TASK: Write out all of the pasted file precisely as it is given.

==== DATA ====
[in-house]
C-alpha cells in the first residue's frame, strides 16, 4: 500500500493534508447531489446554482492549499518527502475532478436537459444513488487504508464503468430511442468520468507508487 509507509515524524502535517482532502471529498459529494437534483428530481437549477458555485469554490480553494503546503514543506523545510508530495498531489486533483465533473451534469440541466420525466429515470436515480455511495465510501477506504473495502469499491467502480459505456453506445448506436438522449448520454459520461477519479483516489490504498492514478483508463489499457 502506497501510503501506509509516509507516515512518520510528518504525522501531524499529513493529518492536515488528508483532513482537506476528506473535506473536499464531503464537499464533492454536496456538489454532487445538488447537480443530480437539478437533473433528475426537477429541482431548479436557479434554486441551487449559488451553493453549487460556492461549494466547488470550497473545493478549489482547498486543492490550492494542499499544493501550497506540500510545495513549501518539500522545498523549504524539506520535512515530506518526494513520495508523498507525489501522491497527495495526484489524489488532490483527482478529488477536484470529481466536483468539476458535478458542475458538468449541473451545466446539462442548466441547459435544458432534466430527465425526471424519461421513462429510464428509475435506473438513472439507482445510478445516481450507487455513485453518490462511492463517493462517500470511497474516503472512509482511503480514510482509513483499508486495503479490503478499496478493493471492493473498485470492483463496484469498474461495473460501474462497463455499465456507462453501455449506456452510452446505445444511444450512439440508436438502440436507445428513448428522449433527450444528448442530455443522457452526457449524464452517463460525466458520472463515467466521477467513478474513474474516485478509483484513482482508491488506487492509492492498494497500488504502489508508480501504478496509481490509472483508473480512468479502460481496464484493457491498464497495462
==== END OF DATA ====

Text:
[in-house]
C-alpha cells in the first residue's frame, strides 16, 4: 500500500493534508447531489446554482492549499518527502475532478436537459444513488487504508464503468430511442468520468507508487 509507509515524524502535517482532502471529498459529494437534483428530481437549477458555485469554490480553494503546503514543506523545510508530495498531489486533483465533473451534469440541466420525466429515470436515480455511495465510501477506504473495502469499491467502480459505456453506445448506436438522449448520454459520461477519479483516489490504498492514478483508463489499457 502506497501510503501506509509516509507516515512518520510528518504525522501531524499529513493529518492536515488528508483532513482537506476528506473535506473536499464531503464537499464533492454536496456538489454532487445538488447537480443530480437539478437533473433528475426537477429541482431548479436557479434554486441551487449559488451553493453549487460556492461549494466547488470550497473545493478549489482547498486543492490550492494542499499544493501550497506540500510545495513549501518539500522545498523549504524539506520535512515530506518526494513520495508523498507525489501522491497527495495526484489524489488532490483527482478529488477536484470529481466536483468539476458535478458542475458538468449541473451545466446539462442548466441547459435544458432534466430527465425526471424519461421513462429510464428509475435506473438513472439507482445510478445516481450507487455513485453518490462511492463517493462517500470511497474516503472512509482511503480514510482509513483499508486495503479490503478499496478493493471492493473498485470492483463496484469498474461495473460501474462497463455499465456507462453501455449506456452510452446505445444511444450512439440508436438502440436507445428513448428522449433527450444528448442530455443522457452526457449524464452517463460525466458520472463515467466521477467513478474513474474516485478509483484513482482508491488506487492509492492498494497500488504502489508508480501504478496509481490509472483508473480512468479502460481496464484493457491498464497495462